William Stuntz has this great article in the Weekly Standard (via Ann Althouse). He says the reason we have been losing the war is because Donald Rumsfeld has tried to run the war like a business: put in just enough troops (resources) to cover the costs and democracy will win (profit).
According to Stuntz, that's the wrong model for this war or any war.
Why do insurgent gangs, who have vastly smaller resources and manpower than the American soldiers they fight, continue to try to kill those soldiers? The answer is, because they believe they only have to kill a few more, and the soldiers will leave. They need not inflict a military defeat (which would be impossible, given the strength of the American military)--all they need to do is survive until American voters decide to throw in the towel, which might happen at any moment.
The proper response to that calculation is to make emphatically clear that the fight will not end until one side or the other wins, decisively. That kind of battle can only have one ending, as Abraham Lincoln understood. In a speech delivered a month after his reelection, Lincoln carefully surveyed the North's resources and manpower and concluded that the nation's wealth was "unexhausted and, as we believe, inexhaustible." Southern soldiers be gan to desert in droves. Through the long, bloody summer and fall of 1864, the South had hung on only because of the belief that the North might tire of the conflict. But Lincoln did not tire. Instead, he doubled the bet--and won the war.
In other words, the terrorists in Iraq figured that if they waited long enough (for the next election), Americans would grow tired of the war and bail out (like in Vietnam and other unpopular actions). I took a lot of heat over at Liberal Avenger for having the audacity to say that Americans don't have the stomach to win wars that last longer than Desperate Housewives. Apparently, saying that the war in Iraq will only be seen as worse than Vietnam if liberals and journalists keep painting it that way isn't playing nice and being civil in this new age of civility.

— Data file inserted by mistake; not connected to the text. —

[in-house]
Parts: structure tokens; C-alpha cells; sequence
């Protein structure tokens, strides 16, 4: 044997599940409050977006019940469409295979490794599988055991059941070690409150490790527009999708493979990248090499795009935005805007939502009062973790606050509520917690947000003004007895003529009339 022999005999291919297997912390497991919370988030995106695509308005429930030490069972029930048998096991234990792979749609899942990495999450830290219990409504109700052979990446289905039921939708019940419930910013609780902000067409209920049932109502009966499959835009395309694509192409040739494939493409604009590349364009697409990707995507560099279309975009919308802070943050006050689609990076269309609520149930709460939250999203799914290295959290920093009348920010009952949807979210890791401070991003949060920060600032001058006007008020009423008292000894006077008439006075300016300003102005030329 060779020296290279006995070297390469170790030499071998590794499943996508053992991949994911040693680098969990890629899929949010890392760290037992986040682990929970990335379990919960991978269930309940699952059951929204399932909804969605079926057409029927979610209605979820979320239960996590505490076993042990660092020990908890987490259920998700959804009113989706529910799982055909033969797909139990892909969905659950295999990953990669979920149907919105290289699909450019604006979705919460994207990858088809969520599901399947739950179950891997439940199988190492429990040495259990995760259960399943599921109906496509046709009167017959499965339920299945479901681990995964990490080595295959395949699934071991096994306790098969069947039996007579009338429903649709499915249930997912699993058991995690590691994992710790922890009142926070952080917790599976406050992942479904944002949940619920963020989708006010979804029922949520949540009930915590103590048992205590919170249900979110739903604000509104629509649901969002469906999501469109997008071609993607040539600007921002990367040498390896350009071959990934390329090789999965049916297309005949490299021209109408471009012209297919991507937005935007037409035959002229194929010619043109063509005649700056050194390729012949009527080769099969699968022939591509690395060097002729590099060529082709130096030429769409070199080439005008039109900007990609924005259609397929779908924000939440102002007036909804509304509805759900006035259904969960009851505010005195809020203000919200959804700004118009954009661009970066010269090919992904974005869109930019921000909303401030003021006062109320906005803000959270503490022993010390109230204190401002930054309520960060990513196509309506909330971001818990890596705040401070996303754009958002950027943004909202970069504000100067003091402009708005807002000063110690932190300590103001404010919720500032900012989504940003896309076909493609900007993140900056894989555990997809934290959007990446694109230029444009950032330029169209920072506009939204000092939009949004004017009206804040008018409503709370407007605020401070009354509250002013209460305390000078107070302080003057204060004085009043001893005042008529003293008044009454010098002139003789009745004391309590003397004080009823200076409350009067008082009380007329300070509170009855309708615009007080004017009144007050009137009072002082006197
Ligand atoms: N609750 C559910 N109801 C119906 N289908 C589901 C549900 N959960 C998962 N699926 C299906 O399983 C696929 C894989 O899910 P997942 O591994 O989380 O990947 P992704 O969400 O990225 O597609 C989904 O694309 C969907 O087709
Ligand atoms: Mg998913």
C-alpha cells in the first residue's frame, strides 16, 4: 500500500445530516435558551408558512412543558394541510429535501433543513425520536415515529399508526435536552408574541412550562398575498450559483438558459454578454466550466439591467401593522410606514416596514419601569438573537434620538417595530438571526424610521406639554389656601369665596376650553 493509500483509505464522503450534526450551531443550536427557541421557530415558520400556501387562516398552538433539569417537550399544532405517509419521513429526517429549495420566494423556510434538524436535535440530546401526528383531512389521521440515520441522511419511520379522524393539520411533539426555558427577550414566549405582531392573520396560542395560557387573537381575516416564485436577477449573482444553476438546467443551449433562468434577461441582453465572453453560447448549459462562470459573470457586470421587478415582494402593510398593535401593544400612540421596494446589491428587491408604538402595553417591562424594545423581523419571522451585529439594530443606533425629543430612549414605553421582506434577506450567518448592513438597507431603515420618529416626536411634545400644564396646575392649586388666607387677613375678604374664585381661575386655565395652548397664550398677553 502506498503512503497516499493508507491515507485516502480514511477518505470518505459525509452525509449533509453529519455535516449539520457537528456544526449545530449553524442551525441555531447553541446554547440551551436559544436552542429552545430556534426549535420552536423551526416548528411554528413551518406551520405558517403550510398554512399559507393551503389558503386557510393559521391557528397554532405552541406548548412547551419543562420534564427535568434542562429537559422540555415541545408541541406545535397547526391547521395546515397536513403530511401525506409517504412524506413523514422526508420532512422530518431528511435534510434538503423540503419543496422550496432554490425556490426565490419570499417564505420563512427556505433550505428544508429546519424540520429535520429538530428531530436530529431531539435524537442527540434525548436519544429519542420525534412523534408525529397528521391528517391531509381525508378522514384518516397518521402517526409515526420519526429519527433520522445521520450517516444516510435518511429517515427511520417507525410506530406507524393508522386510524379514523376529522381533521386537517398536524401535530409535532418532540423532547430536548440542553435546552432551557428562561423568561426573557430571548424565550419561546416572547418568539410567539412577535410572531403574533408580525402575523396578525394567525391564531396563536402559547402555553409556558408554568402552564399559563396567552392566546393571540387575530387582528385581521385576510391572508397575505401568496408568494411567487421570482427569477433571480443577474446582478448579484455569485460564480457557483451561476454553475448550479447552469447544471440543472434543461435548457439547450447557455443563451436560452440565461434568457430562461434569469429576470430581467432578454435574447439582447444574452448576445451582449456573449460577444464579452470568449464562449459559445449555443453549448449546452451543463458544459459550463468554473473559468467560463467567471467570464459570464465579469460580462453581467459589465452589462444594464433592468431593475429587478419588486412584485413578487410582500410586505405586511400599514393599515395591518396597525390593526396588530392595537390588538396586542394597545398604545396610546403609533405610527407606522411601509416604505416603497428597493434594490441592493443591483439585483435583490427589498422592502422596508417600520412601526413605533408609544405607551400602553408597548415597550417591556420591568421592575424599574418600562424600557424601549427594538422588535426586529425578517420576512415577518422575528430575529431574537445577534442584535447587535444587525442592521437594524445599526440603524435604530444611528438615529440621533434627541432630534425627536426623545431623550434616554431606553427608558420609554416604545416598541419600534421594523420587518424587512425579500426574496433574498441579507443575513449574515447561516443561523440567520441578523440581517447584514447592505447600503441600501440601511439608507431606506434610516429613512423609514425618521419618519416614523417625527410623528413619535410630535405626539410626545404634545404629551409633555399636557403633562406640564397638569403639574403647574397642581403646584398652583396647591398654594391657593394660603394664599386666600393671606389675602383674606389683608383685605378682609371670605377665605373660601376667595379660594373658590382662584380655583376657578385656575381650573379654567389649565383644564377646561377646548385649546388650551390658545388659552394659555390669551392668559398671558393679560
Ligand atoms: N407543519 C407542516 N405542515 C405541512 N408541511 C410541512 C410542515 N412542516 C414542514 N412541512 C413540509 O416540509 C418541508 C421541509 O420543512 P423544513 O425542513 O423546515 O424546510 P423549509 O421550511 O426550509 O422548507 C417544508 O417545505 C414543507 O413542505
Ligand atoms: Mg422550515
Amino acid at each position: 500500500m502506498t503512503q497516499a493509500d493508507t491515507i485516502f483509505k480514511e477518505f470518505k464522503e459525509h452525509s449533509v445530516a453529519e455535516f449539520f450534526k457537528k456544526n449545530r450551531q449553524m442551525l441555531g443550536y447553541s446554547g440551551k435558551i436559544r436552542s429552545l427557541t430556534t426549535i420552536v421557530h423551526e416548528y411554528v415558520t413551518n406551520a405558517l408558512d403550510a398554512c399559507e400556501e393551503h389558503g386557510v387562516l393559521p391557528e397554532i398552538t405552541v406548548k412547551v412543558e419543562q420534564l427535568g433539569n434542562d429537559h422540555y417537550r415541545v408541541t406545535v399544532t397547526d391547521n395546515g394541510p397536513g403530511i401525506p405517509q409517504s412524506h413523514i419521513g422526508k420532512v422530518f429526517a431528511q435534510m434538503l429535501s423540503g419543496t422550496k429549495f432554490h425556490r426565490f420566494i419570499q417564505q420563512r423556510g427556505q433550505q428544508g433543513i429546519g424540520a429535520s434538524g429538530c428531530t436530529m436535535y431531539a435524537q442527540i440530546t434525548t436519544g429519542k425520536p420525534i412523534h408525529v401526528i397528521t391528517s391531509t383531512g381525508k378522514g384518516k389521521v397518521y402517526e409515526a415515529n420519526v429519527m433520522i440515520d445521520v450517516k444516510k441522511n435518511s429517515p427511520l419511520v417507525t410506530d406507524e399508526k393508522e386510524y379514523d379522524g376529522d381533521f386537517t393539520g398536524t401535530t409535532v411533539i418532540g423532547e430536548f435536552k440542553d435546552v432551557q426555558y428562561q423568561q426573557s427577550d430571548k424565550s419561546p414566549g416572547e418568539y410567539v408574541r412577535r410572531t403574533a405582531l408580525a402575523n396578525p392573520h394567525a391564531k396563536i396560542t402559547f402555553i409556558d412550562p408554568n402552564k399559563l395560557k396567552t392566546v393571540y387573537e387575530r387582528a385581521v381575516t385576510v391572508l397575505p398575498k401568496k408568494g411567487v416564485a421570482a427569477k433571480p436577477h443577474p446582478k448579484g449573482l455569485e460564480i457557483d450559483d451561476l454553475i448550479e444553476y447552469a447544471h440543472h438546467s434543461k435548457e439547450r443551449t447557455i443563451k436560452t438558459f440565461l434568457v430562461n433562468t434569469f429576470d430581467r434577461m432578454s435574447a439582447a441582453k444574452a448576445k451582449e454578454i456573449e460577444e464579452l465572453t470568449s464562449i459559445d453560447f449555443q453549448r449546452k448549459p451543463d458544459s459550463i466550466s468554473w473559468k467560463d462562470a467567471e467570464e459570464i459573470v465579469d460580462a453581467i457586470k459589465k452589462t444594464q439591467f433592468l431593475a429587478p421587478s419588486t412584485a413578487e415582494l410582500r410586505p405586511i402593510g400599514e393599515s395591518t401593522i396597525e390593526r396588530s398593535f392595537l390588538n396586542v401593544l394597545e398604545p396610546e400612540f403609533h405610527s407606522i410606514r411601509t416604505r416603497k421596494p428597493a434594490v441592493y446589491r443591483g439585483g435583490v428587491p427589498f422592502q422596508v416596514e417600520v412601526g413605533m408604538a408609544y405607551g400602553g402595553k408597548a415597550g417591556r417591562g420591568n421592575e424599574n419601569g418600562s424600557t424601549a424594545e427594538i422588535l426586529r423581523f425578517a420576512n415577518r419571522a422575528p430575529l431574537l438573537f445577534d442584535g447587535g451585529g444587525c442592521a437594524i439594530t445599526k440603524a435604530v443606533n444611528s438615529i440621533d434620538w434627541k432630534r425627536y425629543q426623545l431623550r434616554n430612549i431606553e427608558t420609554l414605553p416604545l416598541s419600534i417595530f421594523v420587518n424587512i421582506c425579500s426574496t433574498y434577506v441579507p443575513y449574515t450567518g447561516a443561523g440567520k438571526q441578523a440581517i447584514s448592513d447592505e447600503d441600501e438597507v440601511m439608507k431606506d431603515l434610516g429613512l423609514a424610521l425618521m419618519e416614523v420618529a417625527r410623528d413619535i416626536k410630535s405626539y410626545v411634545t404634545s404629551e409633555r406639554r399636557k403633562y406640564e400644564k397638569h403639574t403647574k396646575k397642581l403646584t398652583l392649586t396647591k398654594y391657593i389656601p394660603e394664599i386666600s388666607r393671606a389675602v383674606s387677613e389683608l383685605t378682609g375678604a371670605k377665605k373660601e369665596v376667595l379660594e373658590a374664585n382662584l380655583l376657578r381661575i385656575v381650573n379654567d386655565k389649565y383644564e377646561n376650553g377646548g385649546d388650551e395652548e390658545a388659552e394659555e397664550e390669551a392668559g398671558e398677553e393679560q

Interestingly, what I see from liberals is an all or nothing approach to Iraq: either we have to send 400,000 troops to finish the job or pull out entirely (or whatever the catch phrase is they are using these days). But according to Stuntz, we don't need 400,000 troops, only a few more than we have now.
Consider these data: Between November 2004 and February 2005, according to the Brookings Institution's Iraq Index, the number of coalition soldiers in Iraq rose by 18,000. In that time, the number of Iraqi civilians killed fell by two-thirds, and the number of American troops wounded fell by three-fourths. The soldiers were soon pulled out; by the summer of 2005, American and Iraqi casualties rose again. Later that year, the same thing happened again. Between September and November of 2005, another 23,000 soldiers were deployed in Iraq; once again, both Iraqi and American casualties fell. In the early months of 2006, the number of soldiers fell again, and casualties spiraled up.
The picture is clear: More soldiers mean less violence, hence fewer casualties. The larger the manpower investment in the war, the smaller the war's cost, to Iraqis and Americans alike. Iraq is not an unwinnable war: Rather, as the data just cited show, it is a war we have chosen not to win. And the difference between success and failure is not 300,000 more soldiers, as some would have it. One-tenth that number would make a large difference, and has done so in the past. One-sixth would likely prove decisive.
Stuntz goes on to compare counterinsurgency warfare to the strategies used during the 1990s to reduce crime: put more cops on the street and crime goes down. This makes sense to me. It's not like cities deployed 400,000 cops to bring down the crime rates. Just a few more made a difference. The problem with Iraq is that we (yes, I said WE) still aren't willing to put in the manpower necessary and resolve to stay until the job is done. That we are paper tigers is what last Tuesday's election was about.